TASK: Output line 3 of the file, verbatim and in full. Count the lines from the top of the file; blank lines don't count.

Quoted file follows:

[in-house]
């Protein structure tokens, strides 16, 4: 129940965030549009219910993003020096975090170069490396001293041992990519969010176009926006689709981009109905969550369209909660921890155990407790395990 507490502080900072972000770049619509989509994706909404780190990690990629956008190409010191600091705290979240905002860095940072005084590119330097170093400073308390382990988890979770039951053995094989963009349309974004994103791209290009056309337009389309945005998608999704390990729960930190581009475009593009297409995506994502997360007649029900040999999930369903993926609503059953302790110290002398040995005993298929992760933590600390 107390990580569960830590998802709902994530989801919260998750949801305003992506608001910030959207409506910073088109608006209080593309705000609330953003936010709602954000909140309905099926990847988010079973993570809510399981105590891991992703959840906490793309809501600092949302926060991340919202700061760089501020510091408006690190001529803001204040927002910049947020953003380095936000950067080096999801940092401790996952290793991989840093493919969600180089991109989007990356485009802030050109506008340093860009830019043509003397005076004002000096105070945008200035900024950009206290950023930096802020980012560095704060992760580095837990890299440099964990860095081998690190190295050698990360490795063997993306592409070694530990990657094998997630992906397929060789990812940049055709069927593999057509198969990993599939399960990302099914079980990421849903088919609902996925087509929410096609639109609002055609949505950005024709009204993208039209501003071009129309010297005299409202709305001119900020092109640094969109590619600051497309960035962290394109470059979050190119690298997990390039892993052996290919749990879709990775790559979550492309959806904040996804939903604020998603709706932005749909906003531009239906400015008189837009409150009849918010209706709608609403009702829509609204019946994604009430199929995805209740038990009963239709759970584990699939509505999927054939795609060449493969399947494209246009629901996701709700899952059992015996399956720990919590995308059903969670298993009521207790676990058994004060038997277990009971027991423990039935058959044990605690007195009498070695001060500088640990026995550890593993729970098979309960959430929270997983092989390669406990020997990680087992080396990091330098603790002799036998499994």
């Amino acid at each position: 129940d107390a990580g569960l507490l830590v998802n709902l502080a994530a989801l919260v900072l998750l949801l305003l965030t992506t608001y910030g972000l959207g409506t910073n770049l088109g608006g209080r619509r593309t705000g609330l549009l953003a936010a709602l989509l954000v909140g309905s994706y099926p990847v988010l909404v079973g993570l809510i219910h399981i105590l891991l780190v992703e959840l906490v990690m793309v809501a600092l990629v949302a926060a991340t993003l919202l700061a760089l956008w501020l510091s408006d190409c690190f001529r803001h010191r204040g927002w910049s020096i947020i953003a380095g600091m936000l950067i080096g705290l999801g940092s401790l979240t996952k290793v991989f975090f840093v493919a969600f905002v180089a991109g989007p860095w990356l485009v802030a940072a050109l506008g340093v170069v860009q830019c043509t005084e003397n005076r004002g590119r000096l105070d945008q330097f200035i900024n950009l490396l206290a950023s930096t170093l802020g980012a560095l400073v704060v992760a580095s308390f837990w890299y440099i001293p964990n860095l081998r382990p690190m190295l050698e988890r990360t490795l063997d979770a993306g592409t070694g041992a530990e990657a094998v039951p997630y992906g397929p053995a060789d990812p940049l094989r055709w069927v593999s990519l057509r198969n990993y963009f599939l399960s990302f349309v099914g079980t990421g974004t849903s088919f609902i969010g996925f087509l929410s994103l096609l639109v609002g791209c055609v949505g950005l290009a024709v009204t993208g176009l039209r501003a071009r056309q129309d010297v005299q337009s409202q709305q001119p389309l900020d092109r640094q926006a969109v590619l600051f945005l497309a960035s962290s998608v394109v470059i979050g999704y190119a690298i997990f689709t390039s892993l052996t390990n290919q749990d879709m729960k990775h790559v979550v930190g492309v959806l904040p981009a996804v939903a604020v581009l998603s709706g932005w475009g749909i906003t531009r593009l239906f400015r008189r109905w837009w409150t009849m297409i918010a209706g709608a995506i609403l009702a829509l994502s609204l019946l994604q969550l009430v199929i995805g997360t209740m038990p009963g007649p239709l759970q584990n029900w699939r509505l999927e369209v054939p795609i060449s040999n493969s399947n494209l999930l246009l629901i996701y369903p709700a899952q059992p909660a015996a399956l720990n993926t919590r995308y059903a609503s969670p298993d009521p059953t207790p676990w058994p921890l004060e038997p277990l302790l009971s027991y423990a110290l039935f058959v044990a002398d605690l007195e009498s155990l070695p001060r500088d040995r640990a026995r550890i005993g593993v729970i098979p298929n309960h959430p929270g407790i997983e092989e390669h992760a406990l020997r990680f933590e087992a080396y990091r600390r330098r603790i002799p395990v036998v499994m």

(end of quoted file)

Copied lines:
């Amino acid at each position: 129940d107390a990580g569960l507490l830590v998802n709902l502080a994530a989801l919260v900072l998750l949801l305003l965030t992506t608001y910030g972000l959207g409506t910073n770049l088109g608006g209080r619509r593309t705000g609330l549009l953003a936010a709602l989509l954000v909140g309905s994706y099926p990847v988010l909404v079973g993570l809510i219910h399981i105590l891991l780190v992703e959840l906490v990690m793309v809501a600092l990629v949302a926060a991340t993003l919202l700061a760089l956008w501020l510091s408006d190409c690190f001529r803001h010191r204040g927002w910049s020096i947020i953003a380095g600091m936000l950067i080096g705290l999801g940092s401790l979240t996952k290793v991989f975090f840093v493919a969600f905002v180089a991109g989007p860095w990356l485009v802030a940072a050109l506008g340093v170069v860009q830019c043509t005084e003397n005076r004002g590119r000096l105070d945008q330097f200035i900024n950009l490396l206290a950023s930096t170093l802020g980012a560095l400073v704060v992760a580095s308390f837990w890299y440099i001293p964990n860095l081998r382990p690190m190295l050698e988890r990360t490795l063997d979770a993306g592409t070694g041992a530990e990657a094998v039951p997630y992906g397929p053995a060789d990812p940049l094989r055709w069927v593999s990519l057509r198969n990993y963009f599939l399960s990302f349309v099914g079980t990421g974004t849903s088919f609902i969010g996925f087509l929410s994103l096609l639109v609002g791209c055609v949505g950005l290009a024709v009204t993208g176009l039209r501003a071009r056309q129309d010297v005299q337009s409202q709305q001119p389309l900020d092109r640094q926006a969109v590619l600051f945005l497309a960035s962290s998608v394109v470059i979050g999704y190119a690298i997990f689709t390039s892993l052996t390990n290919q749990d879709m729960k990775h790559v979550v930190g492309v959806l904040p981009a996804v939903a604020v581009l998603s709706g932005w475009g749909i906003t531009r593009l239906f400015r008189r109905w837009w409150t009849m297409i918010a209706g709608a995506i609403l009702a829509l994502s609204l019946l994604q969550l009430v199929i995805g997360t209740m038990p009963g007649p239709l759970q584990n029900w699939r509505l999927e369209v054939p795609i060449s040999n493969s399947n494209l999930l246009l629901i996701y369903p709700a899952q059992p909660a015996a399956l720990n993926t919590r995308y059903a609503s969670p298993d009521p059953t207790p676990w058994p921890l004060e038997p277990l302790l009971s027991y423990a110290l039935f058959v044990a002398d605690l007195e009498s155990l070695p001060r500088d040995r640990a026995r550890i005993g593993v729970i098979p298929n309960h959430p929270g407790i997983e092989e390669h992760a406990l020997r990680f933590e087992a080396y990091r600390r330098r603790i002799p395990v036998v499994m």